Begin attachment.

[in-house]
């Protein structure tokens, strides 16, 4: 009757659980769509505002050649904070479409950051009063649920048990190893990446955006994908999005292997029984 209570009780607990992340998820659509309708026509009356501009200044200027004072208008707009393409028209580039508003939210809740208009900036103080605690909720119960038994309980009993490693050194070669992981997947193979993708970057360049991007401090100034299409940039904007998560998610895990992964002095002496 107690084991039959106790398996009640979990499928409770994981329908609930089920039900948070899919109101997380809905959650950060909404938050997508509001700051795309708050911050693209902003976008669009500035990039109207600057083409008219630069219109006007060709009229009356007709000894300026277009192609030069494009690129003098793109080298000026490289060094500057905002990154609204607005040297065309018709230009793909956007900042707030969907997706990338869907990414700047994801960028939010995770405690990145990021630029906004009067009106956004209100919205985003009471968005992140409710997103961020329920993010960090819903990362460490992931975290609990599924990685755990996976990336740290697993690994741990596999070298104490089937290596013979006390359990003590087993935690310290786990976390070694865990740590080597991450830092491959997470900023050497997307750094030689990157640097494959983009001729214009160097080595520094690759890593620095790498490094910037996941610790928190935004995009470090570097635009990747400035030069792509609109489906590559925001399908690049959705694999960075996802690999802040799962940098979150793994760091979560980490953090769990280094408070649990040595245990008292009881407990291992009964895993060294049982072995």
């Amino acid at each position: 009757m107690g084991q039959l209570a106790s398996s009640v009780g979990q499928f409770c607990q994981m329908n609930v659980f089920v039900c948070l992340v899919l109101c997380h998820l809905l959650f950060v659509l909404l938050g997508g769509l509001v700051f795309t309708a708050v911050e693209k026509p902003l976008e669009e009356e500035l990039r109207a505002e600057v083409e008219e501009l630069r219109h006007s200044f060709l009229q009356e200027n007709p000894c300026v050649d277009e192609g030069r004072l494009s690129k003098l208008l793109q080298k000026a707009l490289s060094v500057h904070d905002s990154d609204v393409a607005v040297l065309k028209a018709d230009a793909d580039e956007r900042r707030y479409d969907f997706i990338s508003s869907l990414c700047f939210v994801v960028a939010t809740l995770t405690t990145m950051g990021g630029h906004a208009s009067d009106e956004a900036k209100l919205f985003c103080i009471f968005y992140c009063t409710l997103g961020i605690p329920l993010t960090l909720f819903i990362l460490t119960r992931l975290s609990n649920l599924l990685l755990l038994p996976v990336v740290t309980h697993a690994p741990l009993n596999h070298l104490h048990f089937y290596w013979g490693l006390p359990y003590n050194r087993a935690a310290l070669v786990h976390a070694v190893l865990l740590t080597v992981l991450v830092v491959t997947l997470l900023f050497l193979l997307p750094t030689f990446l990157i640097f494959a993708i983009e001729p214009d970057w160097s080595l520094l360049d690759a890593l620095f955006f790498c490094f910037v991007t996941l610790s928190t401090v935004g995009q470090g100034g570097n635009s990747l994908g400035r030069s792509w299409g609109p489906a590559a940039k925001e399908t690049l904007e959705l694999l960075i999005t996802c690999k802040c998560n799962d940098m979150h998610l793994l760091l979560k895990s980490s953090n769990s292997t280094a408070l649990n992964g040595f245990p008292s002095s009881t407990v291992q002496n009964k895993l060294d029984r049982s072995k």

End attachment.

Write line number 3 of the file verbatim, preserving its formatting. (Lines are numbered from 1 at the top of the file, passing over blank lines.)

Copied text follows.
């Amino acid at each position: 009757m107690g084991q039959l209570a106790s398996s009640v009780g979990q499928f409770c607990q994981m329908n609930v659980f089920v039900c948070l992340v899919l109101c997380h998820l809905l959650f950060v659509l909404l938050g997508g769509l509001v700051f795309t309708a708050v911050e693209k026509p902003l976008e669009e009356e500035l990039r109207a505002e600057v083409e008219e501009l630069r219109h006007s200044f060709l009229q009356e200027n007709p000894c300026v050649d277009e192609g030069r004072l494009s690129k003098l208008l793109q080298k000026a707009l490289s060094v500057h904070d905002s990154d609204v393409a607005v040297l065309k028209a018709d230009a793909d580039e956007r900042r707030y479409d969907f997706i990338s508003s869907l990414c700047f939210v994801v960028a939010t809740l995770t405690t990145m950051g990021g630029h906004a208009s009067d009106e956004a900036k209100l919205f985003c103080i009471f968005y992140c009063t409710l997103g961020i605690p329920l993010t960090l909720f819903i990362l460490t119960r992931l975290s609990n649920l599924l990685l755990l038994p996976v990336v740290t309980h697993a690994p741990l009993n596999h070298l104490h048990f089937y290596w013979g490693l006390p359990y003590n050194r087993a935690a310290l070669v786990h976390a070694v190893l865990l740590t080597v992981l991450v830092v491959t997947l997470l900023f050497l193979l997307p750094t030689f990446l990157i640097f494959a993708i983009e001729p214009d970057w160097s080595l520094l360049d690759a890593l620095f955006f790498c490094f910037v991007t996941l610790s928190t401090v935004g995009q470090g100034g570097n635009s990747l994908g400035r030069s792509w299409g609109p489906a590559a940039k925001e399908t690049l904007e959705l694999l960075i999005t996802c690999k802040c998560n799962d940098m979150h998610l793994l760091l979560k895990s980490s953090n769990s292997t280094a408070l649990n992964g040595f245990p008292s002095s009881t407990v291992q002496n009964k895993l060294d029984r049982s072995k």